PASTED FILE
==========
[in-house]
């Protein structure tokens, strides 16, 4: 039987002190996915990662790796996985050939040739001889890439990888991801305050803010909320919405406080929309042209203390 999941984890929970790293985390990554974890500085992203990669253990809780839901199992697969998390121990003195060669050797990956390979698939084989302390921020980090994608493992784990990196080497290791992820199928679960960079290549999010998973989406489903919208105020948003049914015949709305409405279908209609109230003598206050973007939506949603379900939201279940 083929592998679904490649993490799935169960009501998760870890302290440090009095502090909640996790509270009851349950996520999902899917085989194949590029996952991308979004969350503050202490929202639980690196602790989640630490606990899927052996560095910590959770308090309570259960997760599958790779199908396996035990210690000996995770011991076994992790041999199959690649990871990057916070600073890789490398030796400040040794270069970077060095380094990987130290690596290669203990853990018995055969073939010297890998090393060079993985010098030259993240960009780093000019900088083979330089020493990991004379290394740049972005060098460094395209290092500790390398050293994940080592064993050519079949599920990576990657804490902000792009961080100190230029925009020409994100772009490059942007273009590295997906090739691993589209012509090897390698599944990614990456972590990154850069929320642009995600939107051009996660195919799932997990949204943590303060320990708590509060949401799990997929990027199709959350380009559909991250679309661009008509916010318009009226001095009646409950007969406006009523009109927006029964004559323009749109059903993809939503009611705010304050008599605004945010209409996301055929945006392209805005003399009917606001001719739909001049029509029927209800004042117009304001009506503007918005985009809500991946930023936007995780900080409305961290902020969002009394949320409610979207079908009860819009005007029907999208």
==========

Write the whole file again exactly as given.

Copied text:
[in-house]
């Protein structure tokens, strides 16, 4: 039987002190996915990662790796996985050939040739001889890439990888991801305050803010909320919405406080929309042209203390 999941984890929970790293985390990554974890500085992203990669253990809780839901199992697969998390121990003195060669050797990956390979698939084989302390921020980090994608493992784990990196080497290791992820199928679960960079290549999010998973989406489903919208105020948003049914015949709305409405279908209609109230003598206050973007939506949603379900939201279940 083929592998679904490649993490799935169960009501998760870890302290440090009095502090909640996790509270009851349950996520999902899917085989194949590029996952991308979004969350503050202490929202639980690196602790989640630490606990899927052996560095910590959770308090309570259960997760599958790779199908396996035990210690000996995770011991076994992790041999199959690649990871990057916070600073890789490398030796400040040794270069970077060095380094990987130290690596290669203990853990018995055969073939010297890998090393060079993985010098030259993240960009780093000019900088083979330089020493990991004379290394740049972005060098460094395209290092500790390398050293994940080592064993050519079949599920990576990657804490902000792009961080100190230029925009020409994100772009490059942007273009590295997906090739691993589209012509090897390698599944990614990456972590990154850069929320642009995600939107051009996660195919799932997990949204943590303060320990708590509060949401799990997929990027199709959350380009559909991250679309661009008509916010318009009226001095009646409950007969406006009523009109927006029964004559323009749109059903993809939503009611705010304050008599605004945010209409996301055929945006392209805005003399009917606001001719739909001049029509029927209800004042117009304001009506503007918005985009809500991946930023936007995780900080409305961290902020969002009394949320409610979207079908009860819009005007029907999208």